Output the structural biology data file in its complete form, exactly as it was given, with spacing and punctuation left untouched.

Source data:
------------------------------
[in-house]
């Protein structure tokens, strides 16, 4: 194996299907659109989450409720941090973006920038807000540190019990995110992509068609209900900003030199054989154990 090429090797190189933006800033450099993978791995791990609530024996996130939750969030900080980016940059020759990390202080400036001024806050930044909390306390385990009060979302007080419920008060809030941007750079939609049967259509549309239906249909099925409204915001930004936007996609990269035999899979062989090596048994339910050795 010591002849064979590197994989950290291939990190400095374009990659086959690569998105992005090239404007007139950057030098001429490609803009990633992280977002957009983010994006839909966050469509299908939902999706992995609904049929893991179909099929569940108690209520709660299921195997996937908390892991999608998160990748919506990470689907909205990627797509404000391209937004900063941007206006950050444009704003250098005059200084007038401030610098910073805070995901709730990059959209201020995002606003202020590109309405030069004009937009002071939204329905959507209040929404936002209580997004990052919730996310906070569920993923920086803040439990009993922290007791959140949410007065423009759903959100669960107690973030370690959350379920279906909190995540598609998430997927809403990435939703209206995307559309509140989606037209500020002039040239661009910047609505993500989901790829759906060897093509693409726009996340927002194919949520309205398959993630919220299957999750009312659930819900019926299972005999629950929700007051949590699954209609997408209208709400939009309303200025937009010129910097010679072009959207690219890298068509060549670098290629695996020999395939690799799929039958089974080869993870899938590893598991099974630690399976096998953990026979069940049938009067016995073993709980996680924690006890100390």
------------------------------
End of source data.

[in-house]
């Protein structure tokens, strides 16, 4: 194996299907659109989450409720941090973006920038807000540190019990995110992509068609209900900003030199054989154990 090429090797190189933006800033450099993978791995791990609530024996996130939750969030900080980016940059020759990390202080400036001024806050930044909390306390385990009060979302007080419920008060809030941007750079939609049967259509549309239906249909099925409204915001930004936007996609990269035999899979062989090596048994339910050795 010591002849064979590197994989950290291939990190400095374009990659086959690569998105992005090239404007007139950057030098001429490609803009990633992280977002957009983010994006839909966050469509299908939902999706992995609904049929893991179909099929569940108690209520709660299921195997996937908390892991999608998160990748919506990470689907909205990627797509404000391209937004900063941007206006950050444009704003250098005059200084007038401030610098910073805070995901709730990059959209201020995002606003202020590109309405030069004009937009002071939204329905959507209040929404936002209580997004990052919730996310906070569920993923920086803040439990009993922290007791959140949410007065423009759903959100669960107690973030370690959350379920279906909190995540598609998430997927809403990435939703209206995307559309509140989606037209500020002039040239661009910047609505993500989901790829759906060897093509693409726009996340927002194919949520309205398959993630919220299957999750009312659930819900019926299972005999629950929700007051949590699954209609997408209208709400939009309303200025937009010129910097010679072009959207690219890298068509060549670098290629695996020999395939690799799929039958089974080869993870899938590893598991099974630690399976096998953990026979069940049938009067016995073993709980996680924690006890100390």